However, it did not take long for things to change. My third brother, who is the one who handles all my father’s business now, also loved someone and wanted to marry her. None of the other brothers from five of us, works with my father now, only he. Their reasons for not working with my father were about the same as mine. They wanted to break out on their own. My third brother, he never studied much, so he took over my father’s business as that was his only option, I think. He had no interest in higher education. By the time he was ‘ready for marriage’, he had taken up most of the responsibilities of the family business, actually, he was running the home and the factory. I think it was because of this that my father was not able to refuse him. This has become a sort of issue between my second brother and my father. This is a point of difference. The brothers are happy between each other, but he (the second brother) feels that he was denied his choice, although he is quite happily married now. Although the point is about marriage, the expressed reasons are always somewhat different. They feel that the father has favoured the third brother. The one younger than him also had an arranged marriage a few years ago.
My father’s advisor
“Villages have a different atmosphere, there is not so much of pressure like in cities. The ambition to become someone is not that strong in villages. I think in my family, that desire was very strong, but with an equally strong desire to stay united.
I think my father believes that the amount of effort that I am putting in my work, my earnings are not commensurate. He would have liked me to join the family business, which I did for a while. Now, today, everyone acknowledges that, but they never believed that earlier. My father also acknowledges that I work hard, very hard. His current complaint is that I should be earning more. He sees himself as a standard against which everyone must be measured. “I started working as a child, and I have so much property, I have built this all on my own” etc. etc. He feels that at least we should have 10 percent of what he built. He only studied till Class 8, he feels we should be that much better than him, that much more successful. He was a self-made man, he didn’t take anything from his father. My brothers, on the other hand, feel that my father didn’t let them leave and make something of themselves, so he shouldn’t complain. These things create some problems.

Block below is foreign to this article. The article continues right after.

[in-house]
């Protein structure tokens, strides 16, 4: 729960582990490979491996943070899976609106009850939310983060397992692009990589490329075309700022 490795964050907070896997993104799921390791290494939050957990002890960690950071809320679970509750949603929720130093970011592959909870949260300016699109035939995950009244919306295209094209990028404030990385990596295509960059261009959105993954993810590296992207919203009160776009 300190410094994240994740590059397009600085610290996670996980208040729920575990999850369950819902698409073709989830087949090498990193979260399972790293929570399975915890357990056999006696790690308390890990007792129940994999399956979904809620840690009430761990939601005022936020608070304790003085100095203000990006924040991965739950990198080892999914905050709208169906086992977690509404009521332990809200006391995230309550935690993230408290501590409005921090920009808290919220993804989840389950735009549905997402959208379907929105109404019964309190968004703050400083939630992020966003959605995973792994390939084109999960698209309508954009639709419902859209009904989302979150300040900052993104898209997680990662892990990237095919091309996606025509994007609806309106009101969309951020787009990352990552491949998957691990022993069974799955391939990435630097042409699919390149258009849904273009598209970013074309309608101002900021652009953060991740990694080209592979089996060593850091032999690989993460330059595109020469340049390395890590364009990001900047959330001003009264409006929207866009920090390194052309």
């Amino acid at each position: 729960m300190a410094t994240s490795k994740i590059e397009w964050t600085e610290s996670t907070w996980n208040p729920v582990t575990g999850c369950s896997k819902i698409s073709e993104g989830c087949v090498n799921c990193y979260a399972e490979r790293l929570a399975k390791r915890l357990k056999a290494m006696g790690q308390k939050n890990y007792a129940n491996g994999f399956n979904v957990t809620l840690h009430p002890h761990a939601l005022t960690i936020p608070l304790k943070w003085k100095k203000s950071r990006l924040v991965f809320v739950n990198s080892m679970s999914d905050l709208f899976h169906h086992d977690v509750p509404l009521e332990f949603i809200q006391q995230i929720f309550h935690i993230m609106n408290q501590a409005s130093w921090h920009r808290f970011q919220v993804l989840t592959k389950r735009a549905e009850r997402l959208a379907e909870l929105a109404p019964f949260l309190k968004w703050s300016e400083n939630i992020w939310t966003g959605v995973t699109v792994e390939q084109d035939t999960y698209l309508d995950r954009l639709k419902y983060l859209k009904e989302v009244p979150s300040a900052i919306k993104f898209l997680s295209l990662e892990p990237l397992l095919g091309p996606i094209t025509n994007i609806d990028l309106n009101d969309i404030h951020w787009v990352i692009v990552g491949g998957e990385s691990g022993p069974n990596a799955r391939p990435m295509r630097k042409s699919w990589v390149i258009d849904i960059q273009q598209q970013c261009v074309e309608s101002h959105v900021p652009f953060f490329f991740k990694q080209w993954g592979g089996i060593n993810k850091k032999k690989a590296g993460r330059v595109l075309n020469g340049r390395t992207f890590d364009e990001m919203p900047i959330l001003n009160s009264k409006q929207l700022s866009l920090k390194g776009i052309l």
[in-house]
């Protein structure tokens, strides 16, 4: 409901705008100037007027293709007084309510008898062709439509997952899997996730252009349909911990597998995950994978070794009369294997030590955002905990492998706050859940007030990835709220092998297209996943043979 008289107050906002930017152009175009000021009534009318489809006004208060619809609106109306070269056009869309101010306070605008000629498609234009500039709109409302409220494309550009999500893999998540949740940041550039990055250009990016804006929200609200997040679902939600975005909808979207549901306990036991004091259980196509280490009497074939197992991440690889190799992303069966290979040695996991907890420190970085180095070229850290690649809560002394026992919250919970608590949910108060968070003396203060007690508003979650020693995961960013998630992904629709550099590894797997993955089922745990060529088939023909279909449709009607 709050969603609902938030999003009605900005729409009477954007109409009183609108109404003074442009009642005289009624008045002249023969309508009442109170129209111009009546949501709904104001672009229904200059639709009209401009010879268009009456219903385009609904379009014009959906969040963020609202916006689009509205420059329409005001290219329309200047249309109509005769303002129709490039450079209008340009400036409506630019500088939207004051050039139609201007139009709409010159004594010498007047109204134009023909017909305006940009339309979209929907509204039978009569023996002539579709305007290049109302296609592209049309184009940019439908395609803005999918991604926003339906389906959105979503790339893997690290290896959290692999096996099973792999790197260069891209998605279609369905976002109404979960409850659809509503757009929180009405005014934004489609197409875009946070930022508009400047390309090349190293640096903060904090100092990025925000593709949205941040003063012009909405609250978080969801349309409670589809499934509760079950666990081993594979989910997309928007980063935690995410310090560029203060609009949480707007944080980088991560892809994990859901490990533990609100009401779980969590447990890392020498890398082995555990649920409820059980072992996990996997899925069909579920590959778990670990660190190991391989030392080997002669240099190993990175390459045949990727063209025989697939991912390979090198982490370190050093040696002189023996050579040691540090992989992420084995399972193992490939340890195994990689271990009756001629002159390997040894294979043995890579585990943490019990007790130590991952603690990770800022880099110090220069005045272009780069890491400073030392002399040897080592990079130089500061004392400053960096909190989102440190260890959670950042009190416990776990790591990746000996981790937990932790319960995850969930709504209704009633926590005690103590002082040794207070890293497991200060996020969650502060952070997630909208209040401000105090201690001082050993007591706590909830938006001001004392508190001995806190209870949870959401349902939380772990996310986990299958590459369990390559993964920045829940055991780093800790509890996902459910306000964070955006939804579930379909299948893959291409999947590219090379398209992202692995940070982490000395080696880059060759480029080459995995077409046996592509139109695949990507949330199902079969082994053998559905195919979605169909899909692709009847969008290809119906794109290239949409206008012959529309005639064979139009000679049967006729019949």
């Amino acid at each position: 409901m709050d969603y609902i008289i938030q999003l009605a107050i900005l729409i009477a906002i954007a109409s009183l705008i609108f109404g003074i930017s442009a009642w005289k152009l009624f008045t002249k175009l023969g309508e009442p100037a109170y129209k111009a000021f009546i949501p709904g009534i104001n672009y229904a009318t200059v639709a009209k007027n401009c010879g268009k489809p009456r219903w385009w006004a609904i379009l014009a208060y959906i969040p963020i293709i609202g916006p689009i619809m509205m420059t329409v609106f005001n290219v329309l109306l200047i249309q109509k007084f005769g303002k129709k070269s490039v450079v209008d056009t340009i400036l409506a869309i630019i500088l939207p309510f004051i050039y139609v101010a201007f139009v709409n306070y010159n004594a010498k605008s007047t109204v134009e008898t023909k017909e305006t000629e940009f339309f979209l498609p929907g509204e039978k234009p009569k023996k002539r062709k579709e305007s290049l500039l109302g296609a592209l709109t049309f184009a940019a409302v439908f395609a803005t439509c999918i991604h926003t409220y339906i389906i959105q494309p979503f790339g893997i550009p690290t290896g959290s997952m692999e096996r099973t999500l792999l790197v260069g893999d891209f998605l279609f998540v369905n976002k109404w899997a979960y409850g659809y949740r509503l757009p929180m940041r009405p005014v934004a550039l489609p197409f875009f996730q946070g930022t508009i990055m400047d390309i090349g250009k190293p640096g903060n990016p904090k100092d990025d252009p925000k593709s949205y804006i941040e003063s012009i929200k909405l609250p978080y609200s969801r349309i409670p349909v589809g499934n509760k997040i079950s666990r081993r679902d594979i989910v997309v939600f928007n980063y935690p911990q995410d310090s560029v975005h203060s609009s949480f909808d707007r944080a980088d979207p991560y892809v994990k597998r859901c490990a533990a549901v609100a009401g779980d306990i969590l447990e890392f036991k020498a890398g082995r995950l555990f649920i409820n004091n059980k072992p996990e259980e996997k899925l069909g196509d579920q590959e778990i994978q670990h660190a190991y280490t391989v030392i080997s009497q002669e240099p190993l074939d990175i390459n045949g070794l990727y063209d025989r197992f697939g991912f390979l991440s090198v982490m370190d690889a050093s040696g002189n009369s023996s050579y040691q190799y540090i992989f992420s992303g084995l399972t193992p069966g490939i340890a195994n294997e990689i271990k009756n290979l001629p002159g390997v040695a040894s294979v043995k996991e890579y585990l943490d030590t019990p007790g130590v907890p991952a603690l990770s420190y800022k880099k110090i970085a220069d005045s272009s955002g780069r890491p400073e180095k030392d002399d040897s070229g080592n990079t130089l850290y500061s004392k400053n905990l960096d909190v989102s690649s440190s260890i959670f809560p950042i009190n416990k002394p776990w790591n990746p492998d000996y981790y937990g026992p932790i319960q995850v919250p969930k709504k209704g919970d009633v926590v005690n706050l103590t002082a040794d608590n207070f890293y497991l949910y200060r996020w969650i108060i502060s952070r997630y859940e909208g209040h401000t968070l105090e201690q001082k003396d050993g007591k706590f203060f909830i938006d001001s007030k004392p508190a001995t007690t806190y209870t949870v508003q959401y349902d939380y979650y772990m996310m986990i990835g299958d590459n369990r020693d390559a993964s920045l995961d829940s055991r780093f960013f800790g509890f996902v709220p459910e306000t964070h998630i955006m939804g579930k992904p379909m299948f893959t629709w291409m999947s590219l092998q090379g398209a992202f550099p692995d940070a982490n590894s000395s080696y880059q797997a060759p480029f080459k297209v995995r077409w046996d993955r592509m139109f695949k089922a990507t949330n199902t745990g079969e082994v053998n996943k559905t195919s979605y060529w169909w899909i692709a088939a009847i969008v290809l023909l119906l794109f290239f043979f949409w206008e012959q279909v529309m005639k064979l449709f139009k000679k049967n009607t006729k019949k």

Recently, my father has started reminiscing about his past. Earlier, he really had not time to stop and thin, he used to spend every waking moment trying to build the business. With me, he believed that I was wrong, and now that none of us have been as successful or more, so he is reflecting on that, and realizing that “My boys are talented but they are not independent”. Some months ago, he became emotional and cried, saying that he probably made a big mistake. In moments like this, I console him. He confronts me with the question: “I was most harsh with you, you never said anything, why are your brothers now standing up and speaking against me? Maybe I have done something very wrong”. I advise him that all is not lost, he can still work on it, there is a future, and that he should not be so harsh on himself. He feels he was so involved with his work that he never thought about these things. I explain to him that everyone is mature now, they can think for themselves, it is his time to relax. I advise him to leave them free, and let them take their own decisions. I tell him that if they want they can still do things on their own, I tell him not to worry. My youngest brother is 26 years old. We are all prepping for his marriage now. I reassure my father that there is nothing wrong in his home, with his children. “I am there for all of you” I say “I will handle my brothers. I don’t want you to worry.” I have also reassured my brothers that I am “standing in front” (samne khada hoon) in their support. I may not be wealthy, but you have all my backing, always. I feel that is a huge reassurance. This sort of support can work wonders, the sort of support that will keep us together.”